- Least developed countries are to benefit from a new set of customs rules for their exports to the European Union, it was announced today. A lesser part of their products have to origin in the country to get preference taxation rates.
Algirdas emeta, European Commissioner for Taxation and Customs, today announced that a new "regulation revising rules of origin for products imported under the generalised system of preferences" from least developed countries had been adopted in Brussels.
Rules of origin are used to determine whether imported goods really originate in countries covered by the EU's preferential trade arrangements - including most of Africa - thereby making them eligible for a preferential customs tariff. The current rules of origin, which date back to the 1970s, have been criticised for being too complex, too stringent and out-of-date.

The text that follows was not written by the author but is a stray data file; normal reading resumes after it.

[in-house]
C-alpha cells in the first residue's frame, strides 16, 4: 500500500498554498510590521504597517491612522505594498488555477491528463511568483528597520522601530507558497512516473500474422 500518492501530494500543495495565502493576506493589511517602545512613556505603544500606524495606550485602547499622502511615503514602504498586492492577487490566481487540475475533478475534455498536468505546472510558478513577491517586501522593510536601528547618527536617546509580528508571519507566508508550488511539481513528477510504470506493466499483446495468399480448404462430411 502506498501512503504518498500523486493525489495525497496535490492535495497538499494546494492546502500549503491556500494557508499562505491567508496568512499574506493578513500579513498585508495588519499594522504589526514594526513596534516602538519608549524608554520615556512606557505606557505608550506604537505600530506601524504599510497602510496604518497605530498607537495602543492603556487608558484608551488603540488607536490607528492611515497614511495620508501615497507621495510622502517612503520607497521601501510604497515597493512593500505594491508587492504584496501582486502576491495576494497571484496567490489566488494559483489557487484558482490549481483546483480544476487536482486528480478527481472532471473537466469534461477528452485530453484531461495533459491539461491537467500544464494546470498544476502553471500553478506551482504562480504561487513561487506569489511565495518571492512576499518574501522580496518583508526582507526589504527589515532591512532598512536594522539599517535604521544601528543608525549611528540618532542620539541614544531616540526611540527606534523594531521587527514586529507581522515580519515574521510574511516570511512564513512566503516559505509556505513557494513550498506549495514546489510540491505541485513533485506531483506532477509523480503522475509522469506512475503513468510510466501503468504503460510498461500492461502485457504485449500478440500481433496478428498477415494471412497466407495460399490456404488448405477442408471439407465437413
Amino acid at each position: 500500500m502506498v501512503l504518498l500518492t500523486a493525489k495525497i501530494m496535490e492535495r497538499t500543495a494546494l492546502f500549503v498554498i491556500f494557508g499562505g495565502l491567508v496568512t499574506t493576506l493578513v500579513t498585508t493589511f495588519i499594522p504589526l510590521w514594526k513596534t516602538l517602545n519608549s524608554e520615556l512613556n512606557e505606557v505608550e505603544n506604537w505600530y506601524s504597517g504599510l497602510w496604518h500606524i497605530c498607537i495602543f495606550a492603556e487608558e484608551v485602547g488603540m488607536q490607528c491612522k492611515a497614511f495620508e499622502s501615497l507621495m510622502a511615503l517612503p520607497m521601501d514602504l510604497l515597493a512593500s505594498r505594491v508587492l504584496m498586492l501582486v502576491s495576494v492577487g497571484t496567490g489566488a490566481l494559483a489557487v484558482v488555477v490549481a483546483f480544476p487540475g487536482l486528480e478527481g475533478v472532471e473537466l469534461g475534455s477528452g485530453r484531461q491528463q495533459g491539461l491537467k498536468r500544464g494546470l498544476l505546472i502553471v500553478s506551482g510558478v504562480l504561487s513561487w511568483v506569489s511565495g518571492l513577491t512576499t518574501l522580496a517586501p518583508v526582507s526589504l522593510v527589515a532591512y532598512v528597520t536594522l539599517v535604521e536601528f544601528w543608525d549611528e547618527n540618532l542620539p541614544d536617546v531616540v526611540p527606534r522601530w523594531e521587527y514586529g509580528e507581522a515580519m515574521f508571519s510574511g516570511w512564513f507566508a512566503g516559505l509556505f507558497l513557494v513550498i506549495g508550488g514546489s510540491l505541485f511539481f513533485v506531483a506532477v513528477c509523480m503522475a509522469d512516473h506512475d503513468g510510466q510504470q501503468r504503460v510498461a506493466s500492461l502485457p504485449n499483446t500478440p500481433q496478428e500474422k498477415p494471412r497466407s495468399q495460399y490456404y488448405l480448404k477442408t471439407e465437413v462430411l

"The regulation adopted by the Commission today will considerably simplify the rules of origin so that they are easier for developing countries to understand and to comply with," a statement sent to afrol News today said.
Mr emeta in particular mentioned Zambia as an example of how the new regulations would benefit least developed countries, allowing producers in the country to "claim origin for many more goods which are processed in their territories, even if the primary materials do not originate there."
"For instance, an operator in Zambia that produces and exports plastics to the EU will benefit from the new rules of origin, because even with up to 70 percent of foreign input the exported plastics can still be considered as originating from Zambia," the statement said.
The new rules of origin agreed to in Brussels today will apply from 1 January 2011, according to Mr emeta.
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